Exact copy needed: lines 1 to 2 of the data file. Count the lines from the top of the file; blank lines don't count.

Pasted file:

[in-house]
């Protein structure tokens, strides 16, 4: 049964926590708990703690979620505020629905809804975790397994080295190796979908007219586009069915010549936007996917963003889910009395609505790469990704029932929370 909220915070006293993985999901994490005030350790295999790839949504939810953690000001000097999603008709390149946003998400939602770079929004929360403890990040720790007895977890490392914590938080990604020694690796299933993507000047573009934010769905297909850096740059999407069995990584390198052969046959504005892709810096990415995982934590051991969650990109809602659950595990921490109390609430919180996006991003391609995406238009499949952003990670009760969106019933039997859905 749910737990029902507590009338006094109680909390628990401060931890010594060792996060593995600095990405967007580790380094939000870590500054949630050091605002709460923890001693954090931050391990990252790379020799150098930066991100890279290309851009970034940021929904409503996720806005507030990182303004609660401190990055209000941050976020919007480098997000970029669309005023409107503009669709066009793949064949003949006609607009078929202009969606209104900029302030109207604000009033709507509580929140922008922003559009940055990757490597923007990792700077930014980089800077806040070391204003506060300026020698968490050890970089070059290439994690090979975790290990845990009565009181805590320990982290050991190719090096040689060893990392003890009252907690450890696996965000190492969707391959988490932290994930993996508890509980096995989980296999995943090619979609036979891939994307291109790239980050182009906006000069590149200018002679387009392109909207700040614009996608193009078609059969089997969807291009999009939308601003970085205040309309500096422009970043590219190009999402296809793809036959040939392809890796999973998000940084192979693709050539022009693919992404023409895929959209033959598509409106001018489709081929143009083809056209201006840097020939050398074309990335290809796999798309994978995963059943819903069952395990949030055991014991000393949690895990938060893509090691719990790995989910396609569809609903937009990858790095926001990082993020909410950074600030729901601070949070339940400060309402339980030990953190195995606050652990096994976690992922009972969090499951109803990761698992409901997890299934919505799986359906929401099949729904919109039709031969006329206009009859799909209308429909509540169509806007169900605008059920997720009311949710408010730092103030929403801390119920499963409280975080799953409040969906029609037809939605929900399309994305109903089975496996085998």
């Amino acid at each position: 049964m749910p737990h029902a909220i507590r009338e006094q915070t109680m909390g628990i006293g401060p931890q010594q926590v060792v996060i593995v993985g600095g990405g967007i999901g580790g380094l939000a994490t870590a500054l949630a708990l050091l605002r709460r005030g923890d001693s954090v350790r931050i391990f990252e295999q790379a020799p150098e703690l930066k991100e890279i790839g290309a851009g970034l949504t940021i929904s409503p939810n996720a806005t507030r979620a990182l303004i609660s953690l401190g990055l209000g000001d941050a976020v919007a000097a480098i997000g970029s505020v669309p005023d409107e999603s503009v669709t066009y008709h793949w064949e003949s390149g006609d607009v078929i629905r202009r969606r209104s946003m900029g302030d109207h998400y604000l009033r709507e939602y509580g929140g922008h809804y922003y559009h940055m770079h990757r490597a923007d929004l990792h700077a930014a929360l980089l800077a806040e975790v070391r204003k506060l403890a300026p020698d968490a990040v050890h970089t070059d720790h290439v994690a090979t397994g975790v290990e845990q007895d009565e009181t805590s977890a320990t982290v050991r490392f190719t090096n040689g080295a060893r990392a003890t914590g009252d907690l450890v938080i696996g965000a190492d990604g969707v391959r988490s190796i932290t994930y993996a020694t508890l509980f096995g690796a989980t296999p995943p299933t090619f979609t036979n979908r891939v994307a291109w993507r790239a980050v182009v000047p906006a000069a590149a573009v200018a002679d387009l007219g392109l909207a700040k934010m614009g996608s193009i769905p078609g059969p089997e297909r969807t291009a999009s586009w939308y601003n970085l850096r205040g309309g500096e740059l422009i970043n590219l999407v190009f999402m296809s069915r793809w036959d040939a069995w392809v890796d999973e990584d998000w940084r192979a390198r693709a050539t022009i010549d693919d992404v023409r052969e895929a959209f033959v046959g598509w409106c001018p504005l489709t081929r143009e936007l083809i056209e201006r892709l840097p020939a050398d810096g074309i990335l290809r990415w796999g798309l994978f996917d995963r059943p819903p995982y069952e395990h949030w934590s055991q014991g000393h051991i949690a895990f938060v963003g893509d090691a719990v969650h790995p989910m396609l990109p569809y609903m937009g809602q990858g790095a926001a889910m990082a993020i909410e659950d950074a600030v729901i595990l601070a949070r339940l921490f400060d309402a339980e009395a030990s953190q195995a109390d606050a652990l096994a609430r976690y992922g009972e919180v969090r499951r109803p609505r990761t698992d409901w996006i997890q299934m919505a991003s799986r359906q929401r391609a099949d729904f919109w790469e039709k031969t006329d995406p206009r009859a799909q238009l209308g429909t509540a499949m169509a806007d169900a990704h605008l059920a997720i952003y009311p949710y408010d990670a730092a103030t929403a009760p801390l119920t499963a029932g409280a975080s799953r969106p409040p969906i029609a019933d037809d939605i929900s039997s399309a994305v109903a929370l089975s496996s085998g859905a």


[in-house]
């Protein structure tokens, strides 16, 4: 049964926590708990703690979620505020629905809804975790397994080295190796979908007219586009069915010549936007996917963003889910009395609505790469990704029932929370 909220915070006293993985999901994490005030350790295999790839949504939810953690000001000097999603008709390149946003998400939602770079929004929360403890990040720790007895977890490392914590938080990604020694690796299933993507000047573009934010769905297909850096740059999407069995990584390198052969046959504005892709810096990415995982934590051991969650990109809602659950595990921490109390609430919180996006991003391609995406238009499949952003990670009760969106019933039997859905 749910737990029902507590009338006094109680909390628990401060931890010594060792996060593995600095990405967007580790380094939000870590500054949630050091605002709460923890001693954090931050391990990252790379020799150098930066991100890279290309851009970034940021929904409503996720806005507030990182303004609660401190990055209000941050976020919007480098997000970029669309005023409107503009669709066009793949064949003949006609607009078929202009969606209104900029302030109207604000009033709507509580929140922008922003559009940055990757490597923007990792700077930014980089800077806040070391204003506060300026020698968490050890970089070059290439994690090979975790290990845990009565009181805590320990982290050991190719090096040689060893990392003890009252907690450890696996965000190492969707391959988490932290994930993996508890509980096995989980296999995943090619979609036979891939994307291109790239980050182009906006000069590149200018002679387009392109909207700040614009996608193009078609059969089997969807291009999009939308601003970085205040309309500096422009970043590219190009999402296809793809036959040939392809890796999973998000940084192979693709050539022009693919992404023409895929959209033959598509409106001018489709081929143009083809056209201006840097020939050398074309990335290809796999798309994978995963059943819903069952395990949030055991014991000393949690895990938060893509090691719990790995989910396609569809609903937009990858790095926001990082993020909410950074600030729901601070949070339940400060309402339980030990953190195995606050652990096994976690992922009972969090499951109803990761698992409901997890299934919505799986359906929401099949729904919109039709031969006329206009009859799909209308429909509540169509806007169900605008059920997720009311949710408010730092103030929403801390119920499963409280975080799953409040969906029609037809939605929900399309994305109903089975496996085998």